E.U. Delays Vote on Roundup

Newly published research on the key ingredient in the Monsanto-made weed killer is holding up lawmakers’ decisions on whether to continue to allow its sale in Europe.

May 24, 2016
Bob Grant

WIKIMEDIA, NIGEL MYKURAThe United Nations and the World Health Organization (WHO) agree that the active ingredient in Monsanto’s Roundup herbicide is “unlikely to pose a carcinogenic risk to humans from exposure through the diet.” The recently released, joint report seems to contradict 2015 WHO glyphosate research, which concluded that the chemical was “probably carcinogenic to humans.” The confusion is delaying a European Union (E.U.) vote on whether to renew the sales authorization of glyphosate. That vote was postponed on May 19, and the current sales license for Roundup expires on June 30. Several E.U. member states, including France and Germany called for delaying the vote until the confusion is cleared up.

“Safety first, health first. I am against authorizing this product until these doubts have been entirely ruled out,” Sigmar Gabriel, Germany's vice chancellor told The Wall Street Journal.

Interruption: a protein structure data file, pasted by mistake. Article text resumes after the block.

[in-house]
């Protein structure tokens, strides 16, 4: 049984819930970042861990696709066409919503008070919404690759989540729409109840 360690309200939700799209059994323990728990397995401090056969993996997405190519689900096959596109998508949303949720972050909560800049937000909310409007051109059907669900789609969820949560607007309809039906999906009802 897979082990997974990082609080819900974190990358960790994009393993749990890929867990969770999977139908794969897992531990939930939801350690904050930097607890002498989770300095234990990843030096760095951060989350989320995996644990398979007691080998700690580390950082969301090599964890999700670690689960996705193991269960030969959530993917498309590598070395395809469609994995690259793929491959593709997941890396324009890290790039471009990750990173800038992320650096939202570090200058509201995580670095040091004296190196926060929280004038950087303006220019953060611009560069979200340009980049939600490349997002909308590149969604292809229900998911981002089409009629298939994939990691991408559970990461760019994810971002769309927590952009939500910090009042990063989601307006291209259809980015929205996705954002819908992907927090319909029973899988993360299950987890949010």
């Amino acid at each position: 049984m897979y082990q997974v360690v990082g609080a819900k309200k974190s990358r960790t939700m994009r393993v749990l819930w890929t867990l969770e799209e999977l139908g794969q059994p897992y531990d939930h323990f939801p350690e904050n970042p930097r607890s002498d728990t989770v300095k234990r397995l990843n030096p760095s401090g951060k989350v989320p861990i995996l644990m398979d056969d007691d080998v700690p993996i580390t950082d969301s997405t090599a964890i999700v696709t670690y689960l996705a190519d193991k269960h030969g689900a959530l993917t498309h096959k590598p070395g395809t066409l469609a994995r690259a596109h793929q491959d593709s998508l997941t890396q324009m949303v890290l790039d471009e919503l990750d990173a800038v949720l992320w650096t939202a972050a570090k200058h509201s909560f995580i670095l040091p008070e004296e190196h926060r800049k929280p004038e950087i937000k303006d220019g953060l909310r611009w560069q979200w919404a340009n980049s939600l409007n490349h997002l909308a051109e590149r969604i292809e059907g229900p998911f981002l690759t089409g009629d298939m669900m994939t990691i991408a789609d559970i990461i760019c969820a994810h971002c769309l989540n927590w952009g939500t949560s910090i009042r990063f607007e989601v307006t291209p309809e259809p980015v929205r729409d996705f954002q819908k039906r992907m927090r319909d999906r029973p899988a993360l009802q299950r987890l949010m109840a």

The WHO, for its part, tried to clear up the seemingly conflicting assessments of glyphosate, claiming in a FAQ that the new report and the 2015 report are “different, yet complimentary” because the earlier one did not estimate risk based on feasible exposure routes. Other assessments, including one from the European Food Safety Authority, have supported the claim that glyphosate is unlikely to cause cancer in human populations.

Update (July 1): The European Commission announced this week (June 28) that it is temporarily granting farmers in the European Union clearance to use glyphosate through 2017. The temporary reauthorization will give the European Chemicals Agency to further study the potential health effects of the herbicide.